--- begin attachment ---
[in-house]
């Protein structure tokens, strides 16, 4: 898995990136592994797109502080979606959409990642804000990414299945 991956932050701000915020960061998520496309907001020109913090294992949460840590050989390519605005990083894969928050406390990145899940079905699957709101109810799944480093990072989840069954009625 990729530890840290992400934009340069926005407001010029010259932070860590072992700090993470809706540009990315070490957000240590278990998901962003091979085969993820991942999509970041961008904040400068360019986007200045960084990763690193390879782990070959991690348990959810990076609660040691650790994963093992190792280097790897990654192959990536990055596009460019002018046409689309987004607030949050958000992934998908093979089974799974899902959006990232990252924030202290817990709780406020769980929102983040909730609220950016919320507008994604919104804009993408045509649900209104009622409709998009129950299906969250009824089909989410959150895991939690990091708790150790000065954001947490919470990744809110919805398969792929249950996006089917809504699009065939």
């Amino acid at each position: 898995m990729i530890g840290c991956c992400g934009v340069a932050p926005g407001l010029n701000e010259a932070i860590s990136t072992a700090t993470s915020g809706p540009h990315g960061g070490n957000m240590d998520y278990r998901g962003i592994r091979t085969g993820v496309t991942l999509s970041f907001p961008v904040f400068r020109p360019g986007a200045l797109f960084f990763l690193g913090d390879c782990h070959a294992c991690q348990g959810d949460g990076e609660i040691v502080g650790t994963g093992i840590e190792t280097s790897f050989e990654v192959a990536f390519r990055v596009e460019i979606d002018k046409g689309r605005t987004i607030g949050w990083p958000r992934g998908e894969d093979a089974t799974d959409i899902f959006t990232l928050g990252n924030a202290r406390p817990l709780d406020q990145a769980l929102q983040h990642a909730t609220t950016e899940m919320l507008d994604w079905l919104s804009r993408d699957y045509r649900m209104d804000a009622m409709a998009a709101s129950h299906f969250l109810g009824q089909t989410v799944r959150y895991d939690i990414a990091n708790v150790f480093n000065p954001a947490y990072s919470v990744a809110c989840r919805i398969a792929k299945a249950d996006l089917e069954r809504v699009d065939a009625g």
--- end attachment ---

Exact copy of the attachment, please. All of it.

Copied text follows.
[in-house]
């Protein structure tokens, strides 16, 4: 898995990136592994797109502080979606959409990642804000990414299945 991956932050701000915020960061998520496309907001020109913090294992949460840590050989390519605005990083894969928050406390990145899940079905699957709101109810799944480093990072989840069954009625 990729530890840290992400934009340069926005407001010029010259932070860590072992700090993470809706540009990315070490957000240590278990998901962003091979085969993820991942999509970041961008904040400068360019986007200045960084990763690193390879782990070959991690348990959810990076609660040691650790994963093992190792280097790897990654192959990536990055596009460019002018046409689309987004607030949050958000992934998908093979089974799974899902959006990232990252924030202290817990709780406020769980929102983040909730609220950016919320507008994604919104804009993408045509649900209104009622409709998009129950299906969250009824089909989410959150895991939690990091708790150790000065954001947490919470990744809110919805398969792929249950996006089917809504699009065939």
């Amino acid at each position: 898995m990729i530890g840290c991956c992400g934009v340069a932050p926005g407001l010029n701000e010259a932070i860590s990136t072992a700090t993470s915020g809706p540009h990315g960061g070490n957000m240590d998520y278990r998901g962003i592994r091979t085969g993820v496309t991942l999509s970041f907001p961008v904040f400068r020109p360019g986007a200045l797109f960084f990763l690193g913090d390879c782990h070959a294992c991690q348990g959810d949460g990076e609660i040691v502080g650790t994963g093992i840590e190792t280097s790897f050989e990654v192959a990536f390519r990055v596009e460019i979606d002018k046409g689309r605005t987004i607030g949050w990083p958000r992934g998908e894969d093979a089974t799974d959409i899902f959006t990232l928050g990252n924030a202290r406390p817990l709780d406020q990145a769980l929102q983040h990642a909730t609220t950016e899940m919320l507008d994604w079905l919104s804009r993408d699957y045509r649900m209104d804000a009622m409709a998009a709101s129950h299906f969250l109810g009824q089909t989410v799944r959150y895991d939690i990414a990091n708790v150790f480093n000065p954001a947490y990072s919470v990744a809110c989840r919805i398969a792929k299945a249950d996006l089917e069954r809504v699009d065939a009625g």